Medline ® Abstract for Reference 49
of 'The role of local therapies in metastatic breast cancer'
Clinical outcome of breast cancer patients with liver metastases alone in the anthracycline-taxane era: a retrospective analysis of two prospective, randomised metastatic breast cancer trials.
Atalay G, Biganzoli L, Renard F, Paridaens R, Cufer T, Coleman R, Calvert AH, Gamucci T, Minisini A, Therasse P, Piccart MJ, EORTC Breast Cancer and Early Clinical Studies Groups
Eur J Cancer. 2003;39(17):2439.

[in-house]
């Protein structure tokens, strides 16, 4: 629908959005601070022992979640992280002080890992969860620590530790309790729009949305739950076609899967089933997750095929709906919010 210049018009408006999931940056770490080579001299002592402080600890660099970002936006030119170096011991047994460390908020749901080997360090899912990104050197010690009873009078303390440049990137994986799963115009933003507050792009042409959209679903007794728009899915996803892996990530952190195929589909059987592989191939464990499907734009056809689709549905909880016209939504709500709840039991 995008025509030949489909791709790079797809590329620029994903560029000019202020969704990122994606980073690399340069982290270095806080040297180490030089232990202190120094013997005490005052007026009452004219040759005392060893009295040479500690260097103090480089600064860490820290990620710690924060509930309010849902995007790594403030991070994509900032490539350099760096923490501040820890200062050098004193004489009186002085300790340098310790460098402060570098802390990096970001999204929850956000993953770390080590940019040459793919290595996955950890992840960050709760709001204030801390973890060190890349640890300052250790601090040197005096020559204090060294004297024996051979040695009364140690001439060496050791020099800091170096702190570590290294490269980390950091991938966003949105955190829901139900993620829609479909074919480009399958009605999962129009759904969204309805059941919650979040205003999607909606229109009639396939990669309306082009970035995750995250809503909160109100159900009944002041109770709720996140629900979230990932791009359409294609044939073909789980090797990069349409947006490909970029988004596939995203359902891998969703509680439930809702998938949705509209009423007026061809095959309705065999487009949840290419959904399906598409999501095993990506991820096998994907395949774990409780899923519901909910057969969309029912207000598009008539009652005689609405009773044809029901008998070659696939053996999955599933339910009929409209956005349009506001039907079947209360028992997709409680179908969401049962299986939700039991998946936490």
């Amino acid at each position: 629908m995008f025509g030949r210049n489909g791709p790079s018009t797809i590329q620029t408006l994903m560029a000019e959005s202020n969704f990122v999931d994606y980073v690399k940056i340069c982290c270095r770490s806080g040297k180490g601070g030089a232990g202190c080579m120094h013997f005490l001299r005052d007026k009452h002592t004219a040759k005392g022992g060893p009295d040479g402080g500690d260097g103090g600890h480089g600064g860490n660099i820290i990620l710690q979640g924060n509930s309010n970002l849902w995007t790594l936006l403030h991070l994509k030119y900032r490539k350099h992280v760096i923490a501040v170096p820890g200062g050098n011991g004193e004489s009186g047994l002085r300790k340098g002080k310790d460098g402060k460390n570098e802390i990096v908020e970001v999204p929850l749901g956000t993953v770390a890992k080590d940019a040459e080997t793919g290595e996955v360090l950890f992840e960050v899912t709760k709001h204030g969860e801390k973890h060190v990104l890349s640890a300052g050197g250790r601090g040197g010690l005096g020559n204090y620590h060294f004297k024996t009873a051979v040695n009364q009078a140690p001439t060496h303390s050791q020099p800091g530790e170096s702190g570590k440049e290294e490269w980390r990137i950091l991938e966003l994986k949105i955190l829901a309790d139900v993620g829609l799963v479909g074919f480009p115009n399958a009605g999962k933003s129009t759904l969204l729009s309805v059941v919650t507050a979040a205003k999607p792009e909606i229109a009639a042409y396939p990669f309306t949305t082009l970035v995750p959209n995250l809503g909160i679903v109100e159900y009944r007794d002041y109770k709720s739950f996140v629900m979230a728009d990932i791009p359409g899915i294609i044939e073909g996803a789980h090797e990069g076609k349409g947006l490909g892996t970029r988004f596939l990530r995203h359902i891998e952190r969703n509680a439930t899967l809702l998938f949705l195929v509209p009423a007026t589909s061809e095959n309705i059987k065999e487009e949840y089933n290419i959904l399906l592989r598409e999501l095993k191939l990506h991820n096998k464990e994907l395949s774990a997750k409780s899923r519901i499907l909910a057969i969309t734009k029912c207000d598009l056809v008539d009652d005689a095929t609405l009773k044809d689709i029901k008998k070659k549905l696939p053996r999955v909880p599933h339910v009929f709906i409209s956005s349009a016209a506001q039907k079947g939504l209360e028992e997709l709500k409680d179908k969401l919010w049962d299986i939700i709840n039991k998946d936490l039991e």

Liver metastases have long been known to indicate an unfavourable disease course in breast cancer (BC). However, a small subset of patients with liver metastases alone who were treated with pre-taxane chemotherapy regimens was reported to have longer survival compared with patients with liver and metastases at other sites. In the present study, we examined the clinical outcome of breast cancer patients with liver metastases alone in the context of two phase III European Organisation for Research and Treatment of Cancer (EORTC) trials which compared the efficacy of doxorubicin (A) versus paclitaxel (T) (trial 10923) and of AC (cyclophosphamide) versus AT (trial 10961), given as first-line chemotherapy in metastatic BC patients. The median follow-up for the patients with liver metastases was 90.5 months in trial 10923 and 56.6 months in trial 10961. Patients with liver metastases alone comprised 18% of all patients with liver metastases, in both the 10923 and 10961 trials. The median survival of patients with liver metastases alone and liver plus other sites of metastases were 22.7 and 14.2 months (log rank test, P=0.002) in trial 10923 and 27.1 and 16.8 months (log rank test, P=0.19) in trial 10961. The median TTP (time to progression) for patients with liver metastases alone was also longer compared with the liver plus other sites of metastases group in both trials: 10.2 versus 8.8 months (log rank test, P=0.02) in trial 10923 and 8.3 versus 6.7 months (log rank test, P=0.37) in trial 10961. Most patients with liver metastases alone have progression of their disease in their liver again (96 and 60% of patients in trials 10923 and 10961, respectively). Given the high prevalence of breast cancer, improved detection of liver metastases, encouraging survival achieved with currently available cytotoxic agents and the fact that a significant portion of patients with liver metastases alone have progression of their tumour in the liver again, a more aggressive multimodality treatment approach through prospective clinical trials seems worth exploring in this specific subset of women.
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